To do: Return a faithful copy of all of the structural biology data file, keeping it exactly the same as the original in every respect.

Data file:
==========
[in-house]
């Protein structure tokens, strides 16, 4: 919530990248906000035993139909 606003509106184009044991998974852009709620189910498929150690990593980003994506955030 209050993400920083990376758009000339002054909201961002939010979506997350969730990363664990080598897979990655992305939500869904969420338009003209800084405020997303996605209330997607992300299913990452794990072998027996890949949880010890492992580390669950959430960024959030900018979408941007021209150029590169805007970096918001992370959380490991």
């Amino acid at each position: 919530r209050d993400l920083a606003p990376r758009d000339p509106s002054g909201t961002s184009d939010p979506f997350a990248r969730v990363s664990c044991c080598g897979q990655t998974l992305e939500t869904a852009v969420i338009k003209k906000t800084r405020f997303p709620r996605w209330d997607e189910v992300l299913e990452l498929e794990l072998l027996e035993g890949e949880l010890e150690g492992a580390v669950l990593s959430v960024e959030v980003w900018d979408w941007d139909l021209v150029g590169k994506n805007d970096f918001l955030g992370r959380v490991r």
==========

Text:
[in-house]
């Protein structure tokens, strides 16, 4: 919530990248906000035993139909 606003509106184009044991998974852009709620189910498929150690990593980003994506955030 209050993400920083990376758009000339002054909201961002939010979506997350969730990363664990080598897979990655992305939500869904969420338009003209800084405020997303996605209330997607992300299913990452794990072998027996890949949880010890492992580390669950959430960024959030900018979408941007021209150029590169805007970096918001992370959380490991």
């Amino acid at each position: 919530r209050d993400l920083a606003p990376r758009d000339p509106s002054g909201t961002s184009d939010p979506f997350a990248r969730v990363s664990c044991c080598g897979q990655t998974l992305e939500t869904a852009v969420i338009k003209k906000t800084r405020f997303p709620r996605w209330d997607e189910v992300l299913e990452l498929e794990l072998l027996e035993g890949e949880l010890e150690g492992a580390v669950l990593s959430v960024e959030v980003w900018d979408w941007d139909l021209v150029g590169k994506n805007d970096f918001l955030g992370r959380v490991r």